Child abuse can take place in many different forms, physical, emotional, neglect and sexual. This essay will concentrate on sexual abuse and its effects in later life through adolescence and adulthood and whether the abuse experienced in childhood can also impact on their children and their parenting ability and whether this can be positive or negative. Childhood sexual abuse is defined as all sexual types of contact and activity upon children by adults. This extends to also include coercive sexual activity between children. The UK law states that a child under the age of 16 cannot consent to any sexual contact with adults and this is due to the law stating that until a child reaches the age of 16 they do not have the required understanding or the social position to enable them to make a free, equal and informed choice. The law also views all coercive sexual contact regardless of age or social positions of the parties involved to be seen as a breach of person’s human rights.
Sexual abuse of children can range from a one off incident to over a prolonged period of time which can sometimes last years. Sexual abuse of a child is a horrific act it ranges from an adult exposing their genitals to a child through to repeated brutal sexual torture which in extreme cases can lead to the death of a child.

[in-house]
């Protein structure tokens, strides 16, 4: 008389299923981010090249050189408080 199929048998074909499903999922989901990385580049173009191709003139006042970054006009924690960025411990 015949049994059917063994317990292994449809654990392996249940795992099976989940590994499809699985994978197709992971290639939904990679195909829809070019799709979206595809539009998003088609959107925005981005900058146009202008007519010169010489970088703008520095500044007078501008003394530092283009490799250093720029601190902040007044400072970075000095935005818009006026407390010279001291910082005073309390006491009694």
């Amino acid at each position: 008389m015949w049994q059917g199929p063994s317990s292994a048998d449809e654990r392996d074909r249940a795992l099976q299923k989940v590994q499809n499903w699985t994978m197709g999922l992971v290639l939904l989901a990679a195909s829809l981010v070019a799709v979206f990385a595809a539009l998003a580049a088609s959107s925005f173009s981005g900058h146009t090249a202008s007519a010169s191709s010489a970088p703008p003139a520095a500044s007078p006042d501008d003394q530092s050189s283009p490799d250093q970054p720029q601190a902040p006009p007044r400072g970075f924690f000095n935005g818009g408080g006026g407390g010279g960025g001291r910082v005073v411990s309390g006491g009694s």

Within the UK the legal age of consent is 16 however this isn’t the same in other European countries where the age of consent can vary. However even though the age of consent can be as low as 12 there is an absolute agreement that sex with a child under 12 years old is a crime and many countries view sex with a child between the ages of 13-16 by an adult as a criminal act.
A survey by Kelly, Regan and Burton in 1991 of 1,244 young people in further education found some very disturbing results. The survey found that 59% of young women and 27% of young men experienced at least one sexually intrusive incident before they reached the age of 18. 21% of young...